The baal korei (person reading the Torah) needs to have in mind that he is fulfilling everyone who is listening's obligation, and each person needs to be have in mind to be yotzei (Mishneh Berurah 685:14).  It is important to note, that if he is being yotzei on Purim morning with the laining, he should tell the baal koreh beforehand to have him in mind [to be motzei him] (Koveitz Halachos 1:6).

 

There is a machlokes whether the proper pronunciation is "Zay'cher Amalek" or "Ze'cher Amalek".  Therefore the minhag is to read that Posuk two times, each time with one of these pronunciations, in order to be yotzei according to each opinion (Mishneh Berurah 685:18).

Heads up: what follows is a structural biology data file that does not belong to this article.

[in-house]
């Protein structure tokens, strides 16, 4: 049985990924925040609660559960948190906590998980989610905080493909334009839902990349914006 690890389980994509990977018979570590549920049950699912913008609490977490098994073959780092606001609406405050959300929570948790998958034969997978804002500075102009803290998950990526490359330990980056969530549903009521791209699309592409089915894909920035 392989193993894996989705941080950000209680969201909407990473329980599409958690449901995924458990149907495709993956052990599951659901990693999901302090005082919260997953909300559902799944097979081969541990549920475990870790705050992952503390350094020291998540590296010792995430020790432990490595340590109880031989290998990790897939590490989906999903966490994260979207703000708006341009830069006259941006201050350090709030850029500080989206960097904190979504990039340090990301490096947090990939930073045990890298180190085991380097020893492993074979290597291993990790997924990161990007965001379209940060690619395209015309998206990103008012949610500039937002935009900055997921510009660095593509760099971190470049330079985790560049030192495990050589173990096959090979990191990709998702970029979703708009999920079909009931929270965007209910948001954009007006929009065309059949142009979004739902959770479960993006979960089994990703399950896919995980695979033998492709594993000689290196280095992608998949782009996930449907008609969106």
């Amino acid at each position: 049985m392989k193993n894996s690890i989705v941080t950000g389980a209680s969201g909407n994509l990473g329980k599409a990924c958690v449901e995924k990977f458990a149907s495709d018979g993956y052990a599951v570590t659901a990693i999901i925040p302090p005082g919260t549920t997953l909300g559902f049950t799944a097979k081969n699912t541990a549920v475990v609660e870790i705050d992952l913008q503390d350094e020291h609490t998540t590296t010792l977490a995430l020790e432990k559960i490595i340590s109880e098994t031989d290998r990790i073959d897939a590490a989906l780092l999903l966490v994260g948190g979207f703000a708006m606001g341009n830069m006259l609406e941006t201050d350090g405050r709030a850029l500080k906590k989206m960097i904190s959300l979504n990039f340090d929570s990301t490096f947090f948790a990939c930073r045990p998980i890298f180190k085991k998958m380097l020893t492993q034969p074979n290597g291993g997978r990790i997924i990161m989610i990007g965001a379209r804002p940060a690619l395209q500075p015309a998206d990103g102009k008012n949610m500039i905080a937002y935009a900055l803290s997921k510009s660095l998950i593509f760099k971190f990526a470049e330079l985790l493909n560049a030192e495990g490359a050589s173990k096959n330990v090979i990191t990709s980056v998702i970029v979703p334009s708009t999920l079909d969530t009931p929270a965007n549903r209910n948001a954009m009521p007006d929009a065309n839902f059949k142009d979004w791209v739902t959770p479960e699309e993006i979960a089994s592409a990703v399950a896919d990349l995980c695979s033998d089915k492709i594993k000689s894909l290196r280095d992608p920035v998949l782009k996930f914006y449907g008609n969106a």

Reb Moshe Feinstein zt"l holds that one may be yotzei, even by hearing a different havara (pronunciation) that what his mesorah is.  For example, an Ashkenazi may hear a Sefardi pronunciation and vice versa (Igros Moshe OC 4:23).  However, Reb Shmuel Kamenetsky, shlit"a, disagrees (Koveitz Halachos 1:14).

 

There is a machlokes whether women are obligated to hear Parshas Zachor (see Sefer HaChinuch 603 who holds they are not obligated, however the Minchas Chinuch ibid argues).  Reb Shmuel Kamenetsky, shlit"a, holds that women are not obligated; however since the customis that many women do go to shul, women should go in order not to be poraish min hatzibbur (separate oneself from the group) (Koveitz Halachos 1:10).